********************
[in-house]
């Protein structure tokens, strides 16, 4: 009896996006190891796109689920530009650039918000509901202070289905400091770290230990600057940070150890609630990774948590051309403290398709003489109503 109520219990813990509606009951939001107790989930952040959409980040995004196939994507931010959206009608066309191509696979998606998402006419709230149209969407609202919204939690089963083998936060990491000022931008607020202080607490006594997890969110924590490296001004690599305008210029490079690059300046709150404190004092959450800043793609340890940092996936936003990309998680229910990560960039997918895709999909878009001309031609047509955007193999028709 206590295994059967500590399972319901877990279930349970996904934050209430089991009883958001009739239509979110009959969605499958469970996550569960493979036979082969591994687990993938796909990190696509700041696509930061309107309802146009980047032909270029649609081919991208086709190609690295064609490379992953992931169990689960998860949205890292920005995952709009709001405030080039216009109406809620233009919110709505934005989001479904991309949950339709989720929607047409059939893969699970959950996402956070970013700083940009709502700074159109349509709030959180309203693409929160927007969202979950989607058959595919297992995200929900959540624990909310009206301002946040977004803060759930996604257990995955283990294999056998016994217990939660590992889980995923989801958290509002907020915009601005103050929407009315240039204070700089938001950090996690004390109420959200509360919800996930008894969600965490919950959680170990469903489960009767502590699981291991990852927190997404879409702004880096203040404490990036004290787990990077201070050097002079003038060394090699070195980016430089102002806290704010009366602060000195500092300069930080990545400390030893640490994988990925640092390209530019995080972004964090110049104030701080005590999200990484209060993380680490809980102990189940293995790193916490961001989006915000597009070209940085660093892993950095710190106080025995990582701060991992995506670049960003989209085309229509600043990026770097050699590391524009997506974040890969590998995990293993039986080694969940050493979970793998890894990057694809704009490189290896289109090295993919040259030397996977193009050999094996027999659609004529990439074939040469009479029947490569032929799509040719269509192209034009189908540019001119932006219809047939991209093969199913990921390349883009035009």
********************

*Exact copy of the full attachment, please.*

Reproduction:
[in-house]
């Protein structure tokens, strides 16, 4: 009896996006190891796109689920530009650039918000509901202070289905400091770290230990600057940070150890609630990774948590051309403290398709003489109503 109520219990813990509606009951939001107790989930952040959409980040995004196939994507931010959206009608066309191509696979998606998402006419709230149209969407609202919204939690089963083998936060990491000022931008607020202080607490006594997890969110924590490296001004690599305008210029490079690059300046709150404190004092959450800043793609340890940092996936936003990309998680229910990560960039997918895709999909878009001309031609047509955007193999028709 206590295994059967500590399972319901877990279930349970996904934050209430089991009883958001009739239509979110009959969605499958469970996550569960493979036979082969591994687990993938796909990190696509700041696509930061309107309802146009980047032909270029649609081919991208086709190609690295064609490379992953992931169990689960998860949205890292920005995952709009709001405030080039216009109406809620233009919110709505934005989001479904991309949950339709989720929607047409059939893969699970959950996402956070970013700083940009709502700074159109349509709030959180309203693409929160927007969202979950989607058959595919297992995200929900959540624990909310009206301002946040977004803060759930996604257990995955283990294999056998016994217990939660590992889980995923989801958290509002907020915009601005103050929407009315240039204070700089938001950090996690004390109420959200509360919800996930008894969600965490919950959680170990469903489960009767502590699981291991990852927190997404879409702004880096203040404490990036004290787990990077201070050097002079003038060394090699070195980016430089102002806290704010009366602060000195500092300069930080990545400390030893640490994988990925640092390209530019995080972004964090110049104030701080005590999200990484209060993380680490809980102990189940293995790193916490961001989006915000597009070209940085660093892993950095710190106080025995990582701060991992995506670049960003989209085309229509600043990026770097050699590391524009997506974040890969590998995990293993039986080694969940050493979970793998890894990057694809704009490189290896289109090295993919040259030397996977193009050999094996027999659609004529990439074939040469009479029947490569032929799509040719269509192209034009189908540019001119932006219809047939991209093969199913990921390349883009035009």